Seidelman started her creative career as a fashion student who hated sewing and so switched to filmmaking. Her visual storytelling sense through set design and costume always comes through, especially in New York City, which she knows well. That's why this movie, made in the 80s, set in the 80s, defines the look and feel of the 80s so well. There was an artist's eye behind it.
Susan takes a Polaroid selfie after a bender in an Atlantic City hotel for a very-80s moment.
Meanwhile, Susan, stylishly transient, could care less.
She's got bigger fish to fry at the oddly existent Magic Club, where magic meets 30s-era nightclub lore of Hollywood dream imaginations.
Susan meets up with her nerdy friend in a scene designed to show off some backstage set design. No magic club existed at the time and no backstage ever looked this jolly, but it's an excellent look. Also note Susan's jacket, which is almost a character with magical properties in its own right.
There are inspired local-scene cameos throughout, including Ann Magnusen as a cigarette girl. John Turturro, who plays his magic-club MC straight, and delivers the funniest line of the film perfectly. Also, Steven Wright as Larry the dentist, at the cusp of a long and illustrious movie career.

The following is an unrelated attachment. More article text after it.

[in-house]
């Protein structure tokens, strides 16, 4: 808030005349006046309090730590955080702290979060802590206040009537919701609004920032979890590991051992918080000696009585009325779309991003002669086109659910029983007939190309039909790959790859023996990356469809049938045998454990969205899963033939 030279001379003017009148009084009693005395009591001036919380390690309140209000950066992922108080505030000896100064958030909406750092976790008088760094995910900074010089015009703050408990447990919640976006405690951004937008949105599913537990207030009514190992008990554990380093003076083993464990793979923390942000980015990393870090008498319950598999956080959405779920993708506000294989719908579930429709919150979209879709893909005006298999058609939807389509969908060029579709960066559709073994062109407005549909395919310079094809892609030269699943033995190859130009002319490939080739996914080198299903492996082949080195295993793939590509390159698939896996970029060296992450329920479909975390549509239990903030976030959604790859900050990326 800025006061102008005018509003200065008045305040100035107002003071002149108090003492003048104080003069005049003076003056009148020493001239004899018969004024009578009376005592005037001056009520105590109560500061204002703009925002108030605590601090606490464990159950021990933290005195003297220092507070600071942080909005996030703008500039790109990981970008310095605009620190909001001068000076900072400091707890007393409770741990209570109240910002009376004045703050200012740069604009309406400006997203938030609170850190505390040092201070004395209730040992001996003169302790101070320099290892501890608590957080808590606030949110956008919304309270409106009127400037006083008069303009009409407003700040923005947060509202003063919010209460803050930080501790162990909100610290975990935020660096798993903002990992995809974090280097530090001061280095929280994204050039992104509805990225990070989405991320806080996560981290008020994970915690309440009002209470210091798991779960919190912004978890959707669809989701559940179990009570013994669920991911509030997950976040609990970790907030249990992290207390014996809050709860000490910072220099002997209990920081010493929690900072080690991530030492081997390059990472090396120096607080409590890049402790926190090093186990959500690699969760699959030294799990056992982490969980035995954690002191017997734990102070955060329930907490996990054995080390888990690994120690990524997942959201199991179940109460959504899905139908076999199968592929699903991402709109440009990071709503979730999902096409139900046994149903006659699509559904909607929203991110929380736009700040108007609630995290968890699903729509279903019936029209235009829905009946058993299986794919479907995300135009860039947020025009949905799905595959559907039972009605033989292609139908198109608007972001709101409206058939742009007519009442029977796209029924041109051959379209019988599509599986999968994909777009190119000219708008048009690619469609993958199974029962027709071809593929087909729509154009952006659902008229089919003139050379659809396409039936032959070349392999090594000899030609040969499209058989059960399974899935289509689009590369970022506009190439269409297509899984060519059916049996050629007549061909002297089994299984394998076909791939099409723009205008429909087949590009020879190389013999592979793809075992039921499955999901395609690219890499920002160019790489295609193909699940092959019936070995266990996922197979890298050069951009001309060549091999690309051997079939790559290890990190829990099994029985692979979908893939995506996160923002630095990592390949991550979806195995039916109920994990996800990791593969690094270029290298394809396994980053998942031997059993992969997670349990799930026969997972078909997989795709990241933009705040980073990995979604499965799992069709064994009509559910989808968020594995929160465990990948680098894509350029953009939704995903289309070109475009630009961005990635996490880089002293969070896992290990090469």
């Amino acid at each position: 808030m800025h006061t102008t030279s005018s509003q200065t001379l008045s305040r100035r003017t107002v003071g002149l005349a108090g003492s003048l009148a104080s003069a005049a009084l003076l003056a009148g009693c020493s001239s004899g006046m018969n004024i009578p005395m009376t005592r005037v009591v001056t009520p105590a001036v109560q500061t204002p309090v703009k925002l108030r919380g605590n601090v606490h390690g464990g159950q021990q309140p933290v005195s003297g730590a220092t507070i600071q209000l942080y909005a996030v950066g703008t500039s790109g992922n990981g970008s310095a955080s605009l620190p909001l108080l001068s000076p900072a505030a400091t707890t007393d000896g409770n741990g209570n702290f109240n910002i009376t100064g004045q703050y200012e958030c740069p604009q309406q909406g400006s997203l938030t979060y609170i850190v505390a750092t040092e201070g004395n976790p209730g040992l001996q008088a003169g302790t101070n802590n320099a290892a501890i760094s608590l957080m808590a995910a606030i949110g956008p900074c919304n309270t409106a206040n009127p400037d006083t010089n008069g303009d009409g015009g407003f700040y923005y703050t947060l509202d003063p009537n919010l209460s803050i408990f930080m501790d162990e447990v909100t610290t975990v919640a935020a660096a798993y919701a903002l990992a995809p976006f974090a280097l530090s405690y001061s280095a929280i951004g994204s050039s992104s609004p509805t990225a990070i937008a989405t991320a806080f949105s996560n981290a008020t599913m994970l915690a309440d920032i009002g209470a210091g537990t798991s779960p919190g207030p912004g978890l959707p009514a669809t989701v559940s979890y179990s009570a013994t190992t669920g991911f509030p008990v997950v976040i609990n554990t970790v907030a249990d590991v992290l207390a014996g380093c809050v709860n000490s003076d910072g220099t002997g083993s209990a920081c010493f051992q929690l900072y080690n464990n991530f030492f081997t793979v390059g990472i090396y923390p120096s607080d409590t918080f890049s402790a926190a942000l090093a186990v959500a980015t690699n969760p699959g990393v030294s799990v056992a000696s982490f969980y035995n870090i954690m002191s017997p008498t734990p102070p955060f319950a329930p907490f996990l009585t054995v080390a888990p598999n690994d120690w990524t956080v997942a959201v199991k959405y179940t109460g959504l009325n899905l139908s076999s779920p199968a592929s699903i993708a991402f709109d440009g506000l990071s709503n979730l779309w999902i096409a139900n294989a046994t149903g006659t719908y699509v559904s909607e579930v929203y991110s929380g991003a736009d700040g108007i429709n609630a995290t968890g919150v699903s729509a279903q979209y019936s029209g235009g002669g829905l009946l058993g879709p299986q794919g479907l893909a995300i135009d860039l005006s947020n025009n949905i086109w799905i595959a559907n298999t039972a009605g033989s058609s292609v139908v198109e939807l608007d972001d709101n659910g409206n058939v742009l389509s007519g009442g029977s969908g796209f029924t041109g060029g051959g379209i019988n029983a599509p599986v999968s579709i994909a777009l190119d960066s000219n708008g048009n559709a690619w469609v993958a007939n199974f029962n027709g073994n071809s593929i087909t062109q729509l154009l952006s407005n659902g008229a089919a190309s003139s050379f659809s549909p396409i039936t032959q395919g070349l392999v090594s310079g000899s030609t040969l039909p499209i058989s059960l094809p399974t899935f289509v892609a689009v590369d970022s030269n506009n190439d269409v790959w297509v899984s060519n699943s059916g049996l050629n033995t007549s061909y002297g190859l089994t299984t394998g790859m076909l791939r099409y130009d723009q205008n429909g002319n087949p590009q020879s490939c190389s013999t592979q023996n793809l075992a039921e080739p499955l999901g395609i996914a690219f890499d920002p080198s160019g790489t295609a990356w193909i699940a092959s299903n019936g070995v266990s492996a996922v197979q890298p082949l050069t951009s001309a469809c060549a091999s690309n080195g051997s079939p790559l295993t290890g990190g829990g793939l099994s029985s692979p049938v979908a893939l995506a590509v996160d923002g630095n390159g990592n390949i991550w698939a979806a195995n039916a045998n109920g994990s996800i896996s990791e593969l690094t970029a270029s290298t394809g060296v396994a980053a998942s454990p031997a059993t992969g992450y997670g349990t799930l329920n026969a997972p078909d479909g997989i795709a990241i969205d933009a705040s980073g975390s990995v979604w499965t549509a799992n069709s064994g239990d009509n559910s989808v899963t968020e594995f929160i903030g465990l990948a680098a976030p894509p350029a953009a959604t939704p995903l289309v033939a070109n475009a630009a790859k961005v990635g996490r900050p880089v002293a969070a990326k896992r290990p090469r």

I'd like to see more vans like this around town.
The thrift shop! We lived in thrift shops, or at least nearby, haunting them with our vintage-clothing cravings. Back in the 80s, you could find wearable affordable dresses from the 30s through the 50s (great decades in dress design for women-shaped women). The 60s were also coveted, especially the colorful shoes and booties, but not the 70s yet. That would come later, unfortunately.
This magical jacket will transform you! (we thought as we paid for used clothing).
Contrast the wonders of the thrift store set with Roberta and Gary's kitchen. Sterile, reflecting their marriage. Her new used jacket doesn't belong here at all and provides some relief.
Oh, uh, helloooo, young Aidan Quinn. Not set design but certainly welcome as romantic interest. I never ran into someone who looked like this while downtown, but this is a movie, not real life.
The exciting streets of New York! To save money, the producers wanted to shoot in Toronto. Seidelman wouldn't have it, as was proper. The city of the 80s is its own character, of course.
This is a typical Boho apartment of the time—vintage curtains, faux-marbleized wainscoting, Grandma's knitted afghan, aesthetically doctored landline, pizza on the coffee table.